Turkey remains silent when its ship is hit

Turkey remains silent when its ship is hit

On March 31, 2010, Israel attacked the “Mavi Marmara” ship; nine people died. On June 22, 2012, Syria hit one of our military planes; two pilots lost their lives. On July 28, 2013, the Turkish embassy in Somalia was attacked; one death. Attacks continued in Somalia; one died on Feb. 13, 2014, and one died on May 27, 2014. Attacks in Afghanistan resulted in the deaths of six engineers on June 6, 2014, and another death on Dec. 26, 2014. On May 11, 2014, 49 people were taken hostage from our Mosul Consulate. On May 11, 2015, Libya attacked a ship; one died. 

After every attack, Turkey raises hell as if it will declare war. The foreign minister of the time, Ahmet Davutoğlu, was always on live broadcasts and assured everyone that Turkey would retaliate, nobody should doubt that, and “they should not test Turkey’s patience.” Lip service. 

As a matter of fact, nobody is testing or trying Turkey in any of these regions. Two days ago, a Turkish ship was hit. Davutoğlu did not refer to any testing or any patience. Actually, it was the correct time for bravado just before the elections, but nothing. 

Well, the real question is: why is Turkey a target as it has never been before? Could it be because of the foreign policy that was lost in the “strategic depth?” 

Journalists at high court 

On the occasion of the founding anniversary of the Council of State (Danıştay), head of the high court Zerrin Güngör did not allow the press indoors. The mighty Council of State neglects freedom of the press. This “first” is Güngör’s “privilege.”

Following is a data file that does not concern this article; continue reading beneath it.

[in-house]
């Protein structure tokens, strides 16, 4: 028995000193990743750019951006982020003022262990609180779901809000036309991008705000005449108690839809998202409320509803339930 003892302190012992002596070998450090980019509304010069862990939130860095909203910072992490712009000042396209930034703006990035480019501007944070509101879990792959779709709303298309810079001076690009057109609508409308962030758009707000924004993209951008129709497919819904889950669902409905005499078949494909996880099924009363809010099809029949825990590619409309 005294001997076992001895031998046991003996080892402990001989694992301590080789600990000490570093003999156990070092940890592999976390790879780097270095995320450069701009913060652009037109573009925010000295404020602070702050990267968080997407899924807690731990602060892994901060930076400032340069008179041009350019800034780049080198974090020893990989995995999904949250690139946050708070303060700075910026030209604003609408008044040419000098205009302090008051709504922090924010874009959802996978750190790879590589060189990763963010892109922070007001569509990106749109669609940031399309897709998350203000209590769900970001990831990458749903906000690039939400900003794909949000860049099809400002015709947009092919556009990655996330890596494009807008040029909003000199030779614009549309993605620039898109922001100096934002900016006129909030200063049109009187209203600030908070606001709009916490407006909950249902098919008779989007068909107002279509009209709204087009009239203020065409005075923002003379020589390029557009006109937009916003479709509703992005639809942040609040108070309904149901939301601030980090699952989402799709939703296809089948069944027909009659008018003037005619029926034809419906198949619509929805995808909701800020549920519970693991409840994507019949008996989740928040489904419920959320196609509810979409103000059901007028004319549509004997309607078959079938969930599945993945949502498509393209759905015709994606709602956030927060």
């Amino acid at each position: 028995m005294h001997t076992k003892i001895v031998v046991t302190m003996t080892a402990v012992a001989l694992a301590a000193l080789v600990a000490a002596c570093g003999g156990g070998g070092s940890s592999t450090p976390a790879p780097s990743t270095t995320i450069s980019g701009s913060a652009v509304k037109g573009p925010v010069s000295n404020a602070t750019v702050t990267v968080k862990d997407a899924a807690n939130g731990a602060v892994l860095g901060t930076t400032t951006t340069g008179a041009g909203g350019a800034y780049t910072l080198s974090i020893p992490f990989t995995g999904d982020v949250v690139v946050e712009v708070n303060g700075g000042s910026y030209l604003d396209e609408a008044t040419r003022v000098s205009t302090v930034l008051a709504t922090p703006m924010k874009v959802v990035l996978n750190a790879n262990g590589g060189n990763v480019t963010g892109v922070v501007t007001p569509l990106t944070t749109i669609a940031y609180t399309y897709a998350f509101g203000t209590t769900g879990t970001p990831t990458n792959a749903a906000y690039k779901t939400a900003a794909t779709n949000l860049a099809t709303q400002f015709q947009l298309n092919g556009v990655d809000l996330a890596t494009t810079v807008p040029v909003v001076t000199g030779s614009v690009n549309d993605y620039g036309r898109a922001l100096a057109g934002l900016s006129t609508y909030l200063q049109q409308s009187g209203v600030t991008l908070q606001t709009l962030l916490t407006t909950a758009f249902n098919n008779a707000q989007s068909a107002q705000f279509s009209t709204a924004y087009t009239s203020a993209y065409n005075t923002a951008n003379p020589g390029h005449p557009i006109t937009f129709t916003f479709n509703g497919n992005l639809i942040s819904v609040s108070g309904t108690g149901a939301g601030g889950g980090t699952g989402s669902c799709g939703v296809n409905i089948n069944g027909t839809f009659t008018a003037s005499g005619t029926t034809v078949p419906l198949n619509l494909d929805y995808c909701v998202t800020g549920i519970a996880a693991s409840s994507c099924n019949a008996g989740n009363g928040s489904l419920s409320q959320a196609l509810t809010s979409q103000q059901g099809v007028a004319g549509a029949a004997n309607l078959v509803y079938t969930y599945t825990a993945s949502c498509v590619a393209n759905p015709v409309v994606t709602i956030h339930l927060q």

Journalists decided to seek their rights. Their lawyers first asked for information from the high court within the framework of the Right to Information Act. Who decided and on what grounds that journalists were not allowed inside? Depending on the reply, if the decision is an administrative one, journalists will open an annulment case at the Danıştay’s 10th department, to guarantee future ceremonies. If it is the personal practice of Güngör, then they will file a complaint against her; the case will be opened as such. What is interesting is to see how the Danıştay will rule in a case concerning either itself or its head. It will be a test of justice. 

Evren’s legacy  

The United States had an expectation in return for the approval of the Sept. 12, 1980, coup; Greece had reacted to Turkey’s Cyprus landing and had withdrawn from NATO’s military wing. The U.S. told Kenan Evren to allow Greece to join the military wing again and not to veto. Actually, that right to veto was very important for us. Athens was against Turkey’s EU membership. “They should not veto our EU membership and we will not veto their return to NATO’s military wing.” No, there was no such bargaining. Evren did not have any conditions. He allowed Greece to return to NATO’s military wing. Turkey has had to deal with the Greek obstacle in the EU for 35 years. A giant opportunity was wasted.

Besides the violation of all kinds of human rights, the capitalist transformation was reinforced. The huge capitalist phase introduced by the Jan. 24 economic decisions could only have been possible with a military dictum as in South America. Sept. 12 was providing this. 

Two basic legacies Evren left that will never be forgotten.